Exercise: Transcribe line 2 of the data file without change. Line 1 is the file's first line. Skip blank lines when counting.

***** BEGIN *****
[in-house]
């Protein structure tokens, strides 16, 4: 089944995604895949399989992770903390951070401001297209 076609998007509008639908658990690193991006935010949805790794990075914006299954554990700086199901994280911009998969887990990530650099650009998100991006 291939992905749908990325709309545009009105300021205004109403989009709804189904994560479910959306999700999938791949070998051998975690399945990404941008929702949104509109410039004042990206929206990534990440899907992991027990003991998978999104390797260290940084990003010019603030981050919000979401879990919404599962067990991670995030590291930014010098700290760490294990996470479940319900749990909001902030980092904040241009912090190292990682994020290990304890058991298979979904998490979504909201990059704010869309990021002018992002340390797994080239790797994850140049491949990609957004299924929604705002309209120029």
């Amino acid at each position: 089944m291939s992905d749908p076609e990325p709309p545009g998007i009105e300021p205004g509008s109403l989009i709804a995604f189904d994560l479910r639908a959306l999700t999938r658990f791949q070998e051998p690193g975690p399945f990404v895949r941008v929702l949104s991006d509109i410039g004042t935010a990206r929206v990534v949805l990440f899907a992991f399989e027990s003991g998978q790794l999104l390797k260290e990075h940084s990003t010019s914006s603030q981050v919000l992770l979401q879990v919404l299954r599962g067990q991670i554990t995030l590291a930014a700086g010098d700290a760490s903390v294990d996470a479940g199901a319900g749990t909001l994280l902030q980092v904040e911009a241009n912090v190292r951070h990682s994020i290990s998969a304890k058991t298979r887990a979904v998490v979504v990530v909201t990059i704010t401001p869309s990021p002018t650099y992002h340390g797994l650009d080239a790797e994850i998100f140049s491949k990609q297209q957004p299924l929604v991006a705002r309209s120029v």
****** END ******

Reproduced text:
């Protein structure tokens, strides 16, 4: 089944995604895949399989992770903390951070401001297209 076609998007509008639908658990690193991006935010949805790794990075914006299954554990700086199901994280911009998969887990990530650099650009998100991006 291939992905749908990325709309545009009105300021205004109403989009709804189904994560479910959306999700999938791949070998051998975690399945990404941008929702949104509109410039004042990206929206990534990440899907992991027990003991998978999104390797260290940084990003010019603030981050919000979401879990919404599962067990991670995030590291930014010098700290760490294990996470479940319900749990909001902030980092904040241009912090190292990682994020290990304890058991298979979904998490979504909201990059704010869309990021002018992002340390797994080239790797994850140049491949990609957004299924929604705002309209120029």